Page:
“No, no implants,” Victor said. “The average length increase is one-and-a-half to two inches, and the thickness procedure results in an increase of 30 to 50 percent.”

But what happens to a guy when he signs up for a bigger downstroke?

“The procedure is done on an outpatient basis,” Victor said. “It takes about an hour. We have two doctors, Dr. Motley and Dr. Rosenstein, and they can do 15 procedures a day. If you fly into L.A. on Thursday, you can have the work done on Friday and get home on Saturday.”

Okay, Victor. Cut to the cash.

“It’s not our policy to quote fees over the phone,” he said. “But the cost is well under $10,000.”

Will insurance cover anything?

“It’s cosmetic surgery,” he said. “Insurance doesn’t usually cover such procedures.”

How soon after the surgery will I be able to make love, I asked. (I was going to ask if I’d be able to play the piano, but this was a serious information-gathering interview, damn it.)

“Depending on your medical history and condition, one to five days,” Victor said. “When can you come down to Baltimore for a consultation?”

Not so fast, Vic, I said. I’m not going to jump on the MARC train until I learn a little more.

“Well, let me check to see when my next consultation is,” he said, putting me on hold. He was back in a flash. “You got 15 minutes?”

Hey, I’m a writer. I got all the time in the world.

So Victor rounded up the usual data—age, occupation, brief surgical/medical/family histories, blood pressure, heart condition, bad habits, marital status (“How long have you been married?” “Fifteen years.” “FIFTY YEARS?”—maybe old Victor should check into some auditory enhancement), best day of the week to go under the blade, which date would I like to schedule the procedure?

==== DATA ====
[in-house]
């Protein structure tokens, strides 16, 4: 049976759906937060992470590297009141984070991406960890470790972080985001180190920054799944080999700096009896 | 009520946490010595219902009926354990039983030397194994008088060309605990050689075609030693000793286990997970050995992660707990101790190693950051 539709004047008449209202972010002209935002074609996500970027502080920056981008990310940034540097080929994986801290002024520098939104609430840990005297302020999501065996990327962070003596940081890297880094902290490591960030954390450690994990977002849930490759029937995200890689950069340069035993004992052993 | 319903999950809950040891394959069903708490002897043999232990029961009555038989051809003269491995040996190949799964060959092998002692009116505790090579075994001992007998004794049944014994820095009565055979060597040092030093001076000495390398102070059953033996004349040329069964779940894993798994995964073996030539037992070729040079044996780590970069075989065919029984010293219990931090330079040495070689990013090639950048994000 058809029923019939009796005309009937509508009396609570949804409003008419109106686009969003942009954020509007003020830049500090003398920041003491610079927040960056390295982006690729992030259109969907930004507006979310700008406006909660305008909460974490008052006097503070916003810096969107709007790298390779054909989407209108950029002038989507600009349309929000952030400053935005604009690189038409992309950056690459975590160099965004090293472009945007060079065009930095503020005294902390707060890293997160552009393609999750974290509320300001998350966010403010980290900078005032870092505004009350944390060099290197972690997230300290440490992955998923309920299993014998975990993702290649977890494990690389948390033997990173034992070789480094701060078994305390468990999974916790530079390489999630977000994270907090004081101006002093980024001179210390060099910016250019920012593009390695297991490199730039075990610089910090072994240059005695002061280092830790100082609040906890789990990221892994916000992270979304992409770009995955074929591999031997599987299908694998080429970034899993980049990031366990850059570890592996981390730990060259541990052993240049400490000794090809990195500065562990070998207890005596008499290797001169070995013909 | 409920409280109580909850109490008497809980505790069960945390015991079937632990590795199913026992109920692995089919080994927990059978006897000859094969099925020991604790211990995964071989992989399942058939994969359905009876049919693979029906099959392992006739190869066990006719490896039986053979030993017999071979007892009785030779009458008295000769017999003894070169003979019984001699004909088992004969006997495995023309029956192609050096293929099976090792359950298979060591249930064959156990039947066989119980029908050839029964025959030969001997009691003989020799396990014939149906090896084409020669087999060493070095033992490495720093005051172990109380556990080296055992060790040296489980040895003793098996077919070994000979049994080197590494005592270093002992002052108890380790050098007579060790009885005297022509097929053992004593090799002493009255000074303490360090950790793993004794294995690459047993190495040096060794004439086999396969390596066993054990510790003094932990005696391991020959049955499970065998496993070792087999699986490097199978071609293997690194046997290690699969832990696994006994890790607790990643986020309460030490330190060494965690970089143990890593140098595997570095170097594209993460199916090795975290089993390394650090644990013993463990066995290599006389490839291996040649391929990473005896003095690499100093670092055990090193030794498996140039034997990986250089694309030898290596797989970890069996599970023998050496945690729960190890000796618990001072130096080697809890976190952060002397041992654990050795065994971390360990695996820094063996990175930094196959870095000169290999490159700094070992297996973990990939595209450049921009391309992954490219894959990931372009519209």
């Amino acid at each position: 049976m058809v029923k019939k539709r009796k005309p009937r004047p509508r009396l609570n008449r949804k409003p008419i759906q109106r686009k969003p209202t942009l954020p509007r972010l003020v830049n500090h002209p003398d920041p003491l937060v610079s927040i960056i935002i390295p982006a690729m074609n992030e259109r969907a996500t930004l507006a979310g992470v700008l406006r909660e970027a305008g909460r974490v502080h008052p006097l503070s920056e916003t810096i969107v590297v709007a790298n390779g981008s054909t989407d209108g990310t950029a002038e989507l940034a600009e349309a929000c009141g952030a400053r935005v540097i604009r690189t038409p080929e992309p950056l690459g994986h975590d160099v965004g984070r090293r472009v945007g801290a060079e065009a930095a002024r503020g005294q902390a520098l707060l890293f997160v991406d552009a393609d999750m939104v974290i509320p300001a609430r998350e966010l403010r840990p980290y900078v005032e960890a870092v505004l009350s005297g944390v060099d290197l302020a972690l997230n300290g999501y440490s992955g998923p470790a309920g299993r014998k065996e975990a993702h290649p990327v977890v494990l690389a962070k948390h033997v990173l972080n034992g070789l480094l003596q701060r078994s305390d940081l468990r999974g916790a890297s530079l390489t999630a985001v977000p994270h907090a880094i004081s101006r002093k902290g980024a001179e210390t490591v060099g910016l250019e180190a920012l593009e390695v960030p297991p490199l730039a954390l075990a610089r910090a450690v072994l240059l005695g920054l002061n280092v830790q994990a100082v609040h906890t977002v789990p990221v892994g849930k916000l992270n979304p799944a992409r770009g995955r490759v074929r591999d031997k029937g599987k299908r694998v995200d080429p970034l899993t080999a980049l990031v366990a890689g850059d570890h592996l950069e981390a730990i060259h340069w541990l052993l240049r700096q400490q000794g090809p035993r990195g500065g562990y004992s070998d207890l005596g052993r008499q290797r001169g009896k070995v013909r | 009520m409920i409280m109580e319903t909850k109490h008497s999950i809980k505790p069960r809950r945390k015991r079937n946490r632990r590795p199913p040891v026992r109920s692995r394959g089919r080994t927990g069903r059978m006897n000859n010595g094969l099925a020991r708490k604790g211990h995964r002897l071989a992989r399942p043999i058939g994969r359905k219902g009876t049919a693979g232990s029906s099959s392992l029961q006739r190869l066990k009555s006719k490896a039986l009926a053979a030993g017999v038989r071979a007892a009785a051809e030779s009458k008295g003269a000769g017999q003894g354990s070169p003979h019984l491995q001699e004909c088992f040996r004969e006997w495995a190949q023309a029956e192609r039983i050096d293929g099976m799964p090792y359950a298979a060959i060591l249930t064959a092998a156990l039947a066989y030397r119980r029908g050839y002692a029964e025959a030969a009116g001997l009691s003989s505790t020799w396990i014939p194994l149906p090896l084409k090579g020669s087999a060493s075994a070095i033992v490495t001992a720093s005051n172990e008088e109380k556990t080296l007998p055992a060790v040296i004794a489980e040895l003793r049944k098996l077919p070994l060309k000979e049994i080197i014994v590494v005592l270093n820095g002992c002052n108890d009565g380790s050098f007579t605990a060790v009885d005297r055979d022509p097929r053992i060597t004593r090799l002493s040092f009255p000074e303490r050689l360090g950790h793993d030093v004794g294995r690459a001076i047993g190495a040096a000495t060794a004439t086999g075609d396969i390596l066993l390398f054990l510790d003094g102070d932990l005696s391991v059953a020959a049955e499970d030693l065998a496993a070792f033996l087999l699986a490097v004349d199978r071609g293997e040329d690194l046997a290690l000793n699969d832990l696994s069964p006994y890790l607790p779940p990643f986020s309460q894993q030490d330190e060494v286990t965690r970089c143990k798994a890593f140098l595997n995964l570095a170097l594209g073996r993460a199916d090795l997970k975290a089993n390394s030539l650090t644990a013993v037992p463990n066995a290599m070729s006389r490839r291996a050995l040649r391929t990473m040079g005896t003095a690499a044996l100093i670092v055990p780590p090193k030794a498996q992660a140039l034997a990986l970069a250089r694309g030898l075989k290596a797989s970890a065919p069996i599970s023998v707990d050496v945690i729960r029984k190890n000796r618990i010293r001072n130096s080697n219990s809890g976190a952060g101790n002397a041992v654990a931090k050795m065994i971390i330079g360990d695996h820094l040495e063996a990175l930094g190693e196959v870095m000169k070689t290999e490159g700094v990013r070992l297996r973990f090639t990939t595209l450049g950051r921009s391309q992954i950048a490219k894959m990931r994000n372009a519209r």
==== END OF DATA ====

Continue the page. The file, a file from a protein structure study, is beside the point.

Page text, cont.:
Very slick, very clever, Mister Subliminal Sales Closer Guy. But I am not one of your slobbering enhancement-driven males. I am Featureman, able to resist the blandishments of cosmetic surgery, at least until I find out exactly what I’m putting myself in for.

“Well, all right,” Victor said, yielding to interrogation like a prisoner of war. “Your penis has an external shaft that you can see, but it also has an internal portion that functions the same way. The internal portion is located behind the flesh wall. The doctor shaves the pubic area.”

He gonna slice my thang?

“No, no. The procedure does not involve cutting the shaft or the scrotum. The doctor shaves the pubic area and, with the patient under general anesthesia, makes a small entry below the pubic bone. There is some fibrous tissue there, as well as some ligaments… He snips those ligaments and that lets the internal portion of the shaft come forth.”

Come forth. Oh, where is Lenny Bruce when you need him? Victor followed that orotund Biblical phrase with a welter of statistics: Among 237 consecutive patients undergoing The Procedure in a given month, the least increase in length had been one-and-a-half inches; the big winner took home an additional three. Average jump in seeming size: 2.1 inches.

But what is length without breadth? Victor had an answer.

“The doctor takes fat cells from your abdomen in a sort of “mini-liposuction,’ ” he said. “The fat cells are separated and cleansed of bodily fluids, then healthy fat cells are injected into the subcutaneous tissue along the shaft. They bond with that tissue and begin to live and breathe, and that’s where you get your width increase of 30 to 50 percent.”

Now it was my turn to be coy. I know you can’t give me hard figures on the cost, I said, lapsing into the unavoidable entendre.

“Oh, no. I can tell you,” Victor effused. “Each procedure costs $3,900, but you can get them both for $5,900. And you can have them done at the same time.”

I said that sounded like a bargain and thanked Victor in advance for the sheaf of promotional material he’d promised to send, then sat back to reflect on what I’d learned.

The procedure seems to offer a metaphor for every male seeking enhancement. Success lies not in stitching on what nature denied us, but letting our manliness, in Victor’s deathless phrase, come forth. We can do that by cutting the ligaments that restrain the inner johnson or by quickmarching a battalion of fat cells to bolster the flanks of our franks. In effect, anyone who has a prick is all the prick he needs to be. It’s just a matter of where we store those precious inches.